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Drogba turning back the clock

Chelsea 19 hours ago
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By ESPN Staff
Jul 4, 2006

Zidane set to go out on a high

Zinedine Zidane has ensured he will leave football on a high after some superb performances in his last competition before retiring.

Even if France lose Wednesday's semi-final with Portugal, Zidane will have gone a long way to restoring the reputation of Les Bleus whose previous exploits were tarnished by poor campaigns in 2002 and Euro 2004.

His match-clinching goal against Spain in the last 16 and his man-of-the-match display against Brazil in the quarter-final will live long in the memory but there is no indication Zidane will be satisfied with second, third or even fourth best.

His team-mate and fellow France `98 veteran Lilian Thuram admits if Zidane is past it then so are many others.

'I think if he (Zidane) is retiring then so should a lot of other players,' said Thuram in Hamlyn. 'Either that or maybe he should play on.'

However, coach Raymond Domenech believes it is the fact the end is near for Zidane that is helping him turn the clock back in Germany.

'He's Zidane. He seems to be surprising you,' Domenech told journalists after the Brazil match. 'He doesn't surprise us.

'We know what he is capable of and it's precisely because he knows he will be quitting soon that he wants to play to the very limits - he is not holding back in any way.'

Zidane's footballing obituary had already been written before the World Cup with most pundits agreeing the summer of 1998 would define his career.

His two headed goals in the final put France on course for a 3-0 win over Brazil for their first world title and turned Zidane from a respected footballer into a worldwide superstar.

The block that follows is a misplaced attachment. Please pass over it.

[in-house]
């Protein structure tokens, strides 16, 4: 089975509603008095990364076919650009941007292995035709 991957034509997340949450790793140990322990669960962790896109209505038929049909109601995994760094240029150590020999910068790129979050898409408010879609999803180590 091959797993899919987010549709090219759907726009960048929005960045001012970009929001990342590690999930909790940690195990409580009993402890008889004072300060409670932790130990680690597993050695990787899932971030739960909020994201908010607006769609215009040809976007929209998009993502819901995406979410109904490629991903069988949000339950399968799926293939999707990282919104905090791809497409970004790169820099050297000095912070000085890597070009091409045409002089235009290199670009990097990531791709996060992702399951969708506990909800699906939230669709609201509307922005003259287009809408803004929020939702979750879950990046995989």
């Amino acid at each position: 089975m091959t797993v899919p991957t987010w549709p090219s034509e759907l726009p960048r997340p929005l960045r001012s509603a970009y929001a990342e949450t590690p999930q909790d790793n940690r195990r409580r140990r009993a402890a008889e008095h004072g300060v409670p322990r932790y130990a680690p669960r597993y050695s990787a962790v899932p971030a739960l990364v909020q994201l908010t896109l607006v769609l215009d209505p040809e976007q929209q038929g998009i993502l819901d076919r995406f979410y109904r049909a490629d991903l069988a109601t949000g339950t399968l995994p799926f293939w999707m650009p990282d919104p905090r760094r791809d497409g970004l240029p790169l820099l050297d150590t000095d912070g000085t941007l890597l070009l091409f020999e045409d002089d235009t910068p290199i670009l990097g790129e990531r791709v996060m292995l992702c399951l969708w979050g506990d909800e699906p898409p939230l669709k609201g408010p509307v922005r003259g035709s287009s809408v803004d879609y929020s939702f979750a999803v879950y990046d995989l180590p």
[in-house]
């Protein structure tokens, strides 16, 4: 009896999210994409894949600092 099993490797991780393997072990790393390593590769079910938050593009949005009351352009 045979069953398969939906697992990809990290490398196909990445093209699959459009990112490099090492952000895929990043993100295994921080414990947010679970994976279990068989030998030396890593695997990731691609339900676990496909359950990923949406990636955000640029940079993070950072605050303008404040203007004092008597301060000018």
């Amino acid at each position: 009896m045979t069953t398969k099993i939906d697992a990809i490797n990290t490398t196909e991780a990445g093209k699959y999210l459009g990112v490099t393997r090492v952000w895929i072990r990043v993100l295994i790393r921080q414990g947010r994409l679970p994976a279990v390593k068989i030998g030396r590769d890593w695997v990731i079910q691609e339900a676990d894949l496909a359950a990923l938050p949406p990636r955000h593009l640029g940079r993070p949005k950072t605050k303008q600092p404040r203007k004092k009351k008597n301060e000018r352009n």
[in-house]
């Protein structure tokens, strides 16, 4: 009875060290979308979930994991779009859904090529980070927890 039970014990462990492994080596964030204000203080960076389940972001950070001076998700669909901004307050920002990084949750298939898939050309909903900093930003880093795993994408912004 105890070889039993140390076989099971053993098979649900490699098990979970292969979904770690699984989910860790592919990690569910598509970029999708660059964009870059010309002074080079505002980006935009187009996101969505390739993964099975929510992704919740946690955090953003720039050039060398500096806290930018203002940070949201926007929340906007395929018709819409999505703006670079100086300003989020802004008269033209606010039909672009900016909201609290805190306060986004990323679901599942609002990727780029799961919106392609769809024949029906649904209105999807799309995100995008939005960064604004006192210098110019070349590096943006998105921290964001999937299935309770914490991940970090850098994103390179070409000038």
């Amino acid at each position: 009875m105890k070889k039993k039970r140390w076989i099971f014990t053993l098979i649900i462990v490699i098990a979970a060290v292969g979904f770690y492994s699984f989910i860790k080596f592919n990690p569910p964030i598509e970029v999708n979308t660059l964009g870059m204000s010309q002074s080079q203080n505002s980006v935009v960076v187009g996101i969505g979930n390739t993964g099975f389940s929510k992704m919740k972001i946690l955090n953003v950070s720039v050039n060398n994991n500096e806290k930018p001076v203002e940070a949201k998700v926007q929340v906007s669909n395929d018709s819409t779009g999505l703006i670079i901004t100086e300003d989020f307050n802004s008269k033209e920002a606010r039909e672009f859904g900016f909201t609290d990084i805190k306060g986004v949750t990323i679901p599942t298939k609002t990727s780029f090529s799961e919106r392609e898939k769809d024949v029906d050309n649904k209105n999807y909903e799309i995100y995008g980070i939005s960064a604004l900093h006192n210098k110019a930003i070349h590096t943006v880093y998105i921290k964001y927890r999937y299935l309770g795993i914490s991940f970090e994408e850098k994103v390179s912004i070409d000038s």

He was no one-tournament wonder - witness his performances in Euro 2000 as France lifted the trophy or his volleyed goal that won Real Madrid the 2002 Champions League against Bayer Leverkusen at Hampden Park.

However, the 1998 achievement of bringing two million people on to the Champs Elysees was set to be Zizou's zenith - until perhaps now.

Most had written France off as an ageing team on their last legs but Zidane - and fellow 1998 stalwarts like Thuram and Fabien Barthez - are ramming that criticism down their throats.

Zidane does not normally like speaking to the press but made a point after the Spain game of telling Marca journalists from Spain he had just proved them wrong - following a difficult final season with Real Madrid the Spanish press were convinced Zidane no longer had the legs or the heart.

Now France are many people's favourites to lift a second title in eight years with only Portugal and the victors of the Germany-Italy semi-final now able to stop them.

Anyone who needs to know how much the three-times FIFA world player of the year is respected by his team-mates should listen to Franck Ribery, at 23 the youngest member of the France squad who, like millions of his compatriots, joined the 1998 street celebrations when he was just a schoolboy.

'It's great to be at the World Cup playing alongside him and it will be great when later on in my career or even when it's over when I can say 'I played with Zizou',' said Ribery.